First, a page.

Engineers at the National High Magnetic Field Laboratory are closer than ever to launching a new generation of high-field magnets that have the potential to significantly reduce the lab’s operating costs and open up a new experimental regime for physics research.
In a major sign of progress on that front, the laboratory, in collaboration with industry partner SuperPower Inc., recently set a pair of world records for strength of magnetic fields created by a superconducting magnet. A superconducting magnet requires little to no electricity after it is brought to full field because it is made from a conductor that carries electric current without resistance as long as the magnet receives a steady supply of cryogens such as liquid nitrogen and liquid helium.
The first record was achieved in October 2008 when a 2.8-tesla coil wound from 40 meters (about 131 feet) of a very strong, very high-current-density conductor made from yttrium barium copper oxide, or YBCO, achieved 33.8 tesla when tested in a small-bore 31-tesla magnet at the magnet lab. (Tesla is a measure of magnetic field strength; the Earth’s magnetic field is one twenty-thousandth of a tesla. The bore is the experimental space at the core of the magnet where experiments are conducted.)
The second record was achieved in July 2009 with a larger YBCO coil that uses 15 times as much conducting material. It is the first-ever coil made from any high-temperature superconductor to generate 10.4 tesla on its own. The coil also was able to generate an additional 7.5 tesla when tested in the lab’s 19.9-tesla, large-bore magnet, which is a more realistic test bed. The cumulative magnetic field of 27.4 tesla is the highest value reached in 11 years of testing high-temperature superconductor magnets in the large bore magnet.
The two records taken together show YBCO conductors can be scaled up, carry current and support the stresses of very high magnetic fields.
“We are now confident that this conductor technology can be used to construct an all-superconducting magnet with fields in excess of 30 tesla,” said David Larbalestier, chief materials scientist at the magnet lab. “This is a huge gain over niobium-based superconducting magnets that are only operational to 23.5 tesla.” (Niobium is the material used to build most superconducting magnets.)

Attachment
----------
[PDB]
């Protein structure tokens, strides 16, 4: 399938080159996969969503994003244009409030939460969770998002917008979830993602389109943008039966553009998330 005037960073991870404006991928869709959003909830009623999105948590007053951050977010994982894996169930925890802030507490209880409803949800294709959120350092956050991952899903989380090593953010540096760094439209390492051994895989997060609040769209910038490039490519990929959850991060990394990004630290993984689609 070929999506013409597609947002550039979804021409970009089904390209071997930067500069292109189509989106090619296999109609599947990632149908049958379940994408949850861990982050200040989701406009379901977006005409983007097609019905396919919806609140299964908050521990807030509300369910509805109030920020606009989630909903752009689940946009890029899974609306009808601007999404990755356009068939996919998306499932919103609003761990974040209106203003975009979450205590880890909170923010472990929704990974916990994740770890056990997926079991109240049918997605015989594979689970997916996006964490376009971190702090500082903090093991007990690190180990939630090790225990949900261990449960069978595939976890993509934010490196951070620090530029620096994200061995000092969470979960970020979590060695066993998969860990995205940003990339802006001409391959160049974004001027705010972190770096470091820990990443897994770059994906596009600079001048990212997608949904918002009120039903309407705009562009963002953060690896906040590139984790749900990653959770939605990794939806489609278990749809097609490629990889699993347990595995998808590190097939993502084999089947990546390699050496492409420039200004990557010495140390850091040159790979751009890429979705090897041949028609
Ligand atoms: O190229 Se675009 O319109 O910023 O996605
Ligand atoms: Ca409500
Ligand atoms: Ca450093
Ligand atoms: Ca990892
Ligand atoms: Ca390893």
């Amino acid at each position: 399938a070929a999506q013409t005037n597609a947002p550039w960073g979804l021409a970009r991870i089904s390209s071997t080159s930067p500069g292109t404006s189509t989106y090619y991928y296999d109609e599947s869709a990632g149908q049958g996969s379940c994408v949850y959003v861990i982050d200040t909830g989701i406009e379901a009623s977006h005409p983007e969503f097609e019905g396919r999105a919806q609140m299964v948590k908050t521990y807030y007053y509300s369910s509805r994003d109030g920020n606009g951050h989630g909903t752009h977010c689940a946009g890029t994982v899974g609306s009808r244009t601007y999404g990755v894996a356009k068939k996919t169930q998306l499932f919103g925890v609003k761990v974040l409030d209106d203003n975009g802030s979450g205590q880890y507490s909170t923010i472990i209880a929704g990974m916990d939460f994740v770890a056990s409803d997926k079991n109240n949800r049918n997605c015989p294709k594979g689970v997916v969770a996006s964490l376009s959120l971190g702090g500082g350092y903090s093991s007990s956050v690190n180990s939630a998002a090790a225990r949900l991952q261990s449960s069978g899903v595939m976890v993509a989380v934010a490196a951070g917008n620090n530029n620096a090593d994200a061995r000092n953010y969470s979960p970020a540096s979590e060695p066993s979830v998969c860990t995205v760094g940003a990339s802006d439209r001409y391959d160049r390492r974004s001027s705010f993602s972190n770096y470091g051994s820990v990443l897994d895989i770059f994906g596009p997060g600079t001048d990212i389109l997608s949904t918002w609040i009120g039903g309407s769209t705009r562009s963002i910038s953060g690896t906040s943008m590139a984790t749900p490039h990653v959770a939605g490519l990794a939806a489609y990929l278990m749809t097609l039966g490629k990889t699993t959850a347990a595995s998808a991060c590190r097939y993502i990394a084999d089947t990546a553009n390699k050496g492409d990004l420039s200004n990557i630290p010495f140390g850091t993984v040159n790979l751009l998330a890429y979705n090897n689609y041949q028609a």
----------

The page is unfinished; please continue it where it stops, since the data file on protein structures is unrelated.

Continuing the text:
While magnets at the magnet lab can achieve fields higher than 30 tesla, they require massive amounts of electricity to do so. The average cost to run a resistive magnet is $774 per hour, while the average cost to operate a 20-tesla superconducting magnet is $18.75 an hour. Naturally, the cost limits the amount of magnet time researchers have to run experiments. But superconducting magnets can run for days and even weeks for just a fraction of the cost, which means more and better data for scientists.
Drew W. Hazelton, principal engineer for HTS applications at SuperPower said, “These new world record achievements are an important indicator of the value provided by SuperPower’s superior performance wire in the area of high field magnetics. We can expect important new developments in magnetics research in the future.”
In just two years, the National High Magnetic Field Laboratory and SuperPower have made great strides in improving the performance of the material for applications that range from electric utility transmission to high-field magnets.
“High-temperature superconductors have shown rapid progress, especially YBCO conductors, and 30 tesla, while challenging, is still far away from any fundamental limit,” said Huub Weijers, who oversees coil testing at the magnet lab. “With continued R&D, even stronger all-superconducting magnets are possible.”
The National High Magnetic Field Laboratory at The Florida State University develops and operates state-of-the-art, high-magnetic-field facilities that faculty and visiting scientists and engineers use for research. The laboratory is sponsored by the National Science Foundation and the state of Florida. SuperPower, a wholly owned subsidiary of Royal Philips Electronics, is a world leader in developing commercially feasible second-generation, high-temperature superconductors and related devices designed to enhance the capacity, reliability and quality of electric power transmission and distribution.